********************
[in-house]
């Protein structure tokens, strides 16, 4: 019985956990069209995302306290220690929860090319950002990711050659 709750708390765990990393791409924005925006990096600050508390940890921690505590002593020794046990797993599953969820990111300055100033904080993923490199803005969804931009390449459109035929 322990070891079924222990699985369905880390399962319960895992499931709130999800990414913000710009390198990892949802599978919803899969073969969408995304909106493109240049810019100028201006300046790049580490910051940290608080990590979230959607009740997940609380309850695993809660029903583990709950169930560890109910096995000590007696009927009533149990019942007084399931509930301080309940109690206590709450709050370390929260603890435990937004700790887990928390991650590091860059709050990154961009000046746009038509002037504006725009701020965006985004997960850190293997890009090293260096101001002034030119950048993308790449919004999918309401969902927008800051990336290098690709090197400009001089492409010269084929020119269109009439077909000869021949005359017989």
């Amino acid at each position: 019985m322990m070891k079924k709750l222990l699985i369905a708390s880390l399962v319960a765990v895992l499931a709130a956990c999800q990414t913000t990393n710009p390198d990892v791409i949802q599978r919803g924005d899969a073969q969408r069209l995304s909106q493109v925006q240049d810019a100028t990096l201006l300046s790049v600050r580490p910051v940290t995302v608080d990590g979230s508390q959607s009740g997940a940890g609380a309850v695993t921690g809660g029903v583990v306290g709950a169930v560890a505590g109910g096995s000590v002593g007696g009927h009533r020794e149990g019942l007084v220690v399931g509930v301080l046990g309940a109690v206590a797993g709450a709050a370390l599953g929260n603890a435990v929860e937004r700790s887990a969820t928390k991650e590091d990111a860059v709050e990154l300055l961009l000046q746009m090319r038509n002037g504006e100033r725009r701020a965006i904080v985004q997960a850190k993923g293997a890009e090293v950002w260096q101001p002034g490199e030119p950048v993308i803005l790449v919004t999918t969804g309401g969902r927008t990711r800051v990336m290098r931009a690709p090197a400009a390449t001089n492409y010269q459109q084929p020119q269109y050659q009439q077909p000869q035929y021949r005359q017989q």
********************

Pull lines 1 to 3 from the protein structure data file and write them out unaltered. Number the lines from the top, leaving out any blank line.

[in-house]
């Protein structure tokens, strides 16, 4: 019985956990069209995302306290220690929860090319950002990711050659 709750708390765990990393791409924005925006990096600050508390940890921690505590002593020794046990797993599953969820990111300055100033904080993923490199803005969804931009390449459109035929 322990070891079924222990699985369905880390399962319960895992499931709130999800990414913000710009390198990892949802599978919803899969073969969408995304909106493109240049810019100028201006300046790049580490910051940290608080990590979230959607009740997940609380309850695993809660029903583990709950169930560890109910096995000590007696009927009533149990019942007084399931509930301080309940109690206590709450709050370390929260603890435990937004700790887990928390991650590091860059709050990154961009000046746009038509002037504006725009701020965006985004997960850190293997890009090293260096101001002034030119950048993308790449919004999918309401969902927008800051990336290098690709090197400009001089492409010269084929020119269109009439077909000869021949005359017989």
């Amino acid at each position: 019985m322990m070891k079924k709750l222990l699985i369905a708390s880390l399962v319960a765990v895992l499931a709130a956990c999800q990414t913000t990393n710009p390198d990892v791409i949802q599978r919803g924005d899969a073969q969408r069209l995304s909106q493109v925006q240049d810019a100028t990096l201006l300046s790049v600050r580490p910051v940290t995302v608080d990590g979230s508390q959607s009740g997940a940890g609380a309850v695993t921690g809660g029903v583990v306290g709950a169930v560890a505590g109910g096995s000590v002593g007696g009927h009533r020794e149990g019942l007084v220690v399931g509930v301080l046990g309940a109690v206590a797993g709450a709050a370390l599953g929260n603890a435990v929860e937004r700790s887990a969820t928390k991650e590091d990111a860059v709050e990154l300055l961009l000046q746009m090319r038509n002037g504006e100033r725009r701020a965006i904080v985004q997960a850190k993923g293997a890009e090293v950002w260096q101001p002034g490199e030119p950048v993308i803005l790449v919004t999918t969804g309401g969902r927008t990711r800051v990336m290098r931009a690709p090197a400009a390449t001089n492409y010269q459109q084929p020119q269109y050659q009439q077909p000869q035929y021949r005359q017989q």